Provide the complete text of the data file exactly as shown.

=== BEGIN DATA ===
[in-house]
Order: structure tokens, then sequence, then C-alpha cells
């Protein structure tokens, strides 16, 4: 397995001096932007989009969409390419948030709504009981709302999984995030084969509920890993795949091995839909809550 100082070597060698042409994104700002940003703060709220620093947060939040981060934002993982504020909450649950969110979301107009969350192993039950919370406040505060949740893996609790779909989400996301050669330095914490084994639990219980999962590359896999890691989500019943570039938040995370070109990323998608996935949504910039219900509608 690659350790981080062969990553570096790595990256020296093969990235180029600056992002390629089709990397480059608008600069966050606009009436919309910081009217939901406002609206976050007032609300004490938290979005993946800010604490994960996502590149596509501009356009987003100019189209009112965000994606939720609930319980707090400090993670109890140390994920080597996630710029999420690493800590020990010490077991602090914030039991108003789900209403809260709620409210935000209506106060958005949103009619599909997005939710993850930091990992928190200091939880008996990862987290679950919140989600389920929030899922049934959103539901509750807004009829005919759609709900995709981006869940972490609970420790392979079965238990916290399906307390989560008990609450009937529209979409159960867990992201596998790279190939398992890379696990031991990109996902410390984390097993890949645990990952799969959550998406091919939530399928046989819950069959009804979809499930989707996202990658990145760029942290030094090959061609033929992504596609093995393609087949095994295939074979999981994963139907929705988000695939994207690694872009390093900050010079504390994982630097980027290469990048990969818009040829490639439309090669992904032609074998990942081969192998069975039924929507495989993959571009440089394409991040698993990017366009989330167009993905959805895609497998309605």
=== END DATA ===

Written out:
[in-house]
Order: structure tokens, then sequence, then C-alpha cells
């Protein structure tokens, strides 16, 4: 397995001096932007989009969409390419948030709504009981709302999984995030084969509920890993795949091995839909809550 100082070597060698042409994104700002940003703060709220620093947060939040981060934002993982504020909450649950969110979301107009969350192993039950919370406040505060949740893996609790779909989400996301050669330095914490084994639990219980999962590359896999890691989500019943570039938040995370070109990323998608996935949504910039219900509608 690659350790981080062969990553570096790595990256020296093969990235180029600056992002390629089709990397480059608008600069966050606009009436919309910081009217939901406002609206976050007032609300004490938290979005993946800010604490994960996502590149596509501009356009987003100019189209009112965000994606939720609930319980707090400090993670109890140390994920080597996630710029999420690493800590020990010490077991602090914030039991108003789900209403809260709620409210935000209506106060958005949103009619599909997005939710993850930091990992928190200091939880008996990862987290679950919140989600389920929030899922049934959103539901509750807004009829005919759609709900995709981006869940972490609970420790392979079965238990916290399906307390989560008990609450009937529209979409159960867990992201596998790279190939398992890379696990031991990109996902410390984390097993890949645990990952799969959550998406091919939530399928046989819950069959009804979809499930989707996202990658990145760029942290030094090959061609033929992504596609093995393609087949095994295939074979999981994963139907929705988000695939994207690694872009390093900050010079504390994982630097980027290469990048990969818009040829490639439309090669992904032609074998990942081969192998069975039924929507495989993959571009440089394409991040698993990017366009989330167009993905959805895609497998309605």